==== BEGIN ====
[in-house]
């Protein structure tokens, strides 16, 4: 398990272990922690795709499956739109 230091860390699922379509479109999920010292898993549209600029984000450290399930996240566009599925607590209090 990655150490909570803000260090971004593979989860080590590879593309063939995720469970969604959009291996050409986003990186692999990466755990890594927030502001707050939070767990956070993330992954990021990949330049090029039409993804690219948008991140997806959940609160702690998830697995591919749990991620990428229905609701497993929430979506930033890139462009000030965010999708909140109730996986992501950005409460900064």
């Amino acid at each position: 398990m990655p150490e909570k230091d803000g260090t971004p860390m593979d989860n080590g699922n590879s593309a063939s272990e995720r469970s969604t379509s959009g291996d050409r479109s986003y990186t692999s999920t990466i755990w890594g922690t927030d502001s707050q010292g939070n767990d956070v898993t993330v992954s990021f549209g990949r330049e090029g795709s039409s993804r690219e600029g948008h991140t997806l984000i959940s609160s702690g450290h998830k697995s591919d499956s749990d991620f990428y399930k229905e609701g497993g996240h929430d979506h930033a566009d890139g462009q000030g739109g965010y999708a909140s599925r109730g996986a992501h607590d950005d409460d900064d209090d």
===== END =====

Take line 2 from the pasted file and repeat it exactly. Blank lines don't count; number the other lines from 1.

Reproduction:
């Protein structure tokens, strides 16, 4: 398990272990922690795709499956739109 230091860390699922379509479109999920010292898993549209600029984000450290399930996240566009599925607590209090 990655150490909570803000260090971004593979989860080590590879593309063939995720469970969604959009291996050409986003990186692999990466755990890594927030502001707050939070767990956070993330992954990021990949330049090029039409993804690219948008991140997806959940609160702690998830697995591919749990991620990428229905609701497993929430979506930033890139462009000030965010999708909140109730996986992501950005409460900064």